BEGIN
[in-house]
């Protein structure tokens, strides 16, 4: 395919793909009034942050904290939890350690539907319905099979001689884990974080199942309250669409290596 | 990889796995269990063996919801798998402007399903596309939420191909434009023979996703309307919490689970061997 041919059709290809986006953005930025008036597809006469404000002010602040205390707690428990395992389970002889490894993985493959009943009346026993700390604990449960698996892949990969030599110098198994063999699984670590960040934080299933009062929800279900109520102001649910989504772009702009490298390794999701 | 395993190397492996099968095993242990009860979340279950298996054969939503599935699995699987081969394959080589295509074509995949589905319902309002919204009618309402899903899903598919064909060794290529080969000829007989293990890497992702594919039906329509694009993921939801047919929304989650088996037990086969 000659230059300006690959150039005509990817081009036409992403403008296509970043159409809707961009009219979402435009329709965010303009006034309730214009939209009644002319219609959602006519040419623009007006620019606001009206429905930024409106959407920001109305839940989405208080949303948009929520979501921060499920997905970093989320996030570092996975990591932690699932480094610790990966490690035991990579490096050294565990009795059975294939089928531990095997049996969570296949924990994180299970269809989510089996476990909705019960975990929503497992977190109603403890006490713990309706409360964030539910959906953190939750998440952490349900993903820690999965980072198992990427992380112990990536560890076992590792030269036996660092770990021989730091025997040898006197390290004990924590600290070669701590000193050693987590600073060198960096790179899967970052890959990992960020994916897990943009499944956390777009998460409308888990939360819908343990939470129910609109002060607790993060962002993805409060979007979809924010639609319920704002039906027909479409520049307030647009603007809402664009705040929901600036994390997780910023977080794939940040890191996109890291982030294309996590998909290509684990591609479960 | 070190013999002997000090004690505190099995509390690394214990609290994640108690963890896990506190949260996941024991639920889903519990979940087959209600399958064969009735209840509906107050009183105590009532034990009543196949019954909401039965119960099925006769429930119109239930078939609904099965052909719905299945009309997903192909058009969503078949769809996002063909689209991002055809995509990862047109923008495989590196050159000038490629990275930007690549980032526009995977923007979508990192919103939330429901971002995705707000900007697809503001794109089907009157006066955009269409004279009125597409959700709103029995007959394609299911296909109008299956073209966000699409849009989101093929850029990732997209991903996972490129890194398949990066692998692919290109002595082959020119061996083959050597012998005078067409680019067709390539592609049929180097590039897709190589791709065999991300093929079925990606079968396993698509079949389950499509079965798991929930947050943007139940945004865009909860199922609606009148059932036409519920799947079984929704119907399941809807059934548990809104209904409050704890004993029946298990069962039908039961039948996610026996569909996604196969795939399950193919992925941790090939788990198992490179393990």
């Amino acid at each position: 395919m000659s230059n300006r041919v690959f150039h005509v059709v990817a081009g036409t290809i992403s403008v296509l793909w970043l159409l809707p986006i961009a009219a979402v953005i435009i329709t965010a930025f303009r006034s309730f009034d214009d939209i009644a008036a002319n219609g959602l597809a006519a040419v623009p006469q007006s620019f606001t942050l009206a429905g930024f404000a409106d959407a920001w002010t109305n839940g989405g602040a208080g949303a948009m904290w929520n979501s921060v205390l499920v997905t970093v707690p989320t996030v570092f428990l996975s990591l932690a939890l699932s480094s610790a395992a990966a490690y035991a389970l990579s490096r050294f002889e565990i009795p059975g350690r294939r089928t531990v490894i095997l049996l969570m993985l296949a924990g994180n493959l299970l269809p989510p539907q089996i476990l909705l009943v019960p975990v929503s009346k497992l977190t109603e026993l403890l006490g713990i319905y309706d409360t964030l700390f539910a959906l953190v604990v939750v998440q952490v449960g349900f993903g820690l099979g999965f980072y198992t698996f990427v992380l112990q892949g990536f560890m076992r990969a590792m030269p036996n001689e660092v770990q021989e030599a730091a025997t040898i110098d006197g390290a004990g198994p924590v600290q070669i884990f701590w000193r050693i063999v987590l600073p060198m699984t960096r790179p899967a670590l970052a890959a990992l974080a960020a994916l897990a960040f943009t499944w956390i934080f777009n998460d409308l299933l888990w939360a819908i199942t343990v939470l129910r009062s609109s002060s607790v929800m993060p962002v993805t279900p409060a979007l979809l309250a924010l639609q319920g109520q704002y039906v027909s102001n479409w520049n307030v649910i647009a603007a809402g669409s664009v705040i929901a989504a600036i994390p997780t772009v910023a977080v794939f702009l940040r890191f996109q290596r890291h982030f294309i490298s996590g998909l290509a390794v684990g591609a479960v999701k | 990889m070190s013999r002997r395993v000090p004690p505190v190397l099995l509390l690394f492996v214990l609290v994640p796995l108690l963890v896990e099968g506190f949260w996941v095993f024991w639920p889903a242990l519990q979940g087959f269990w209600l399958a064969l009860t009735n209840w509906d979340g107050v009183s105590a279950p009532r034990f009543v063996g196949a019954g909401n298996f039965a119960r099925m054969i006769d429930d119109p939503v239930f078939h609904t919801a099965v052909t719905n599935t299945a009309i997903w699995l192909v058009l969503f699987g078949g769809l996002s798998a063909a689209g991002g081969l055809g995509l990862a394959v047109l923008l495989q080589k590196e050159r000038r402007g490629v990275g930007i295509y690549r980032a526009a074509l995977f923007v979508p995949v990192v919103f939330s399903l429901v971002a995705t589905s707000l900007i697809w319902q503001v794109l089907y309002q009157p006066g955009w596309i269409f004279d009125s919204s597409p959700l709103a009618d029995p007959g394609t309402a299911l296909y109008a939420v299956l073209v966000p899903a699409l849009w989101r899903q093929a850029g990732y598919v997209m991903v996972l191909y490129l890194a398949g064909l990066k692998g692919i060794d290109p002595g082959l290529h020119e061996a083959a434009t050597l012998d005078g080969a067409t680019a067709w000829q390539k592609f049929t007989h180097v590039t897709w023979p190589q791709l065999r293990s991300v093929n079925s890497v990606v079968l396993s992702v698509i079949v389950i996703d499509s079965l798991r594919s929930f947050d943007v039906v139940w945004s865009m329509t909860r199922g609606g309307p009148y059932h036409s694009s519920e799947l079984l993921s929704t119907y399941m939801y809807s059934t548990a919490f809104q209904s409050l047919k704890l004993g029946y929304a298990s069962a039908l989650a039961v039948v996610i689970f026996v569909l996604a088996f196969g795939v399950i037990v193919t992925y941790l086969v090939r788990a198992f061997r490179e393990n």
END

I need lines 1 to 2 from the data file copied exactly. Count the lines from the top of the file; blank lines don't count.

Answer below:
[in-house]
């Protein structure tokens, strides 16, 4: 395919793909009034942050904290939890350690539907319905099979001689884990974080199942309250669409290596 | 990889796995269990063996919801798998402007399903596309939420191909434009023979996703309307919490689970061997 041919059709290809986006953005930025008036597809006469404000002010602040205390707690428990395992389970002889490894993985493959009943009346026993700390604990449960698996892949990969030599110098198994063999699984670590960040934080299933009062929800279900109520102001649910989504772009702009490298390794999701 | 395993190397492996099968095993242990009860979340279950298996054969939503599935699995699987081969394959080589295509074509995949589905319902309002919204009618309402899903899903598919064909060794290529080969000829007989293990890497992702594919039906329509694009993921939801047919929304989650088996037990086969 000659230059300006690959150039005509990817081009036409992403403008296509970043159409809707961009009219979402435009329709965010303009006034309730214009939209009644002319219609959602006519040419623009007006620019606001009206429905930024409106959407920001109305839940989405208080949303948009929520979501921060499920997905970093989320996030570092996975990591932690699932480094610790990966490690035991990579490096050294565990009795059975294939089928531990095997049996969570296949924990994180299970269809989510089996476990909705019960975990929503497992977190109603403890006490713990309706409360964030539910959906953190939750998440952490349900993903820690999965980072198992990427992380112990990536560890076992590792030269036996660092770990021989730091025997040898006197390290004990924590600290070669701590000193050693987590600073060198960096790179899967970052890959990992960020994916897990943009499944956390777009998460409308888990939360819908343990939470129910609109002060607790993060962002993805409060979007979809924010639609319920704002039906027909479409520049307030647009603007809402664009705040929901600036994390997780910023977080794939940040890191996109890291982030294309996590998909290509684990591609479960 | 070190013999002997000090004690505190099995509390690394214990609290994640108690963890896990506190949260996941024991639920889903519990979940087959209600399958064969009735209840509906107050009183105590009532034990009543196949019954909401039965119960099925006769429930119109239930078939609904099965052909719905299945009309997903192909058009969503078949769809996002063909689209991002055809995509990862047109923008495989590196050159000038490629990275930007690549980032526009995977923007979508990192919103939330429901971002995705707000900007697809503001794109089907009157006066955009269409004279009125597409959700709103029995007959394609299911296909109008299956073209966000699409849009989101093929850029990732997209991903996972490129890194398949990066692998692919290109002595082959020119061996083959050597012998005078067409680019067709390539592609049929180097590039897709190589791709065999991300093929079925990606079968396993698509079949389950499509079965798991929930947050943007139940945004865009909860199922609606009148059932036409519920799947079984929704119907399941809807059934548990809104209904409050704890004993029946298990069962039908039961039948996610026996569909996604196969795939399950193919992925941790090939788990198992490179393990």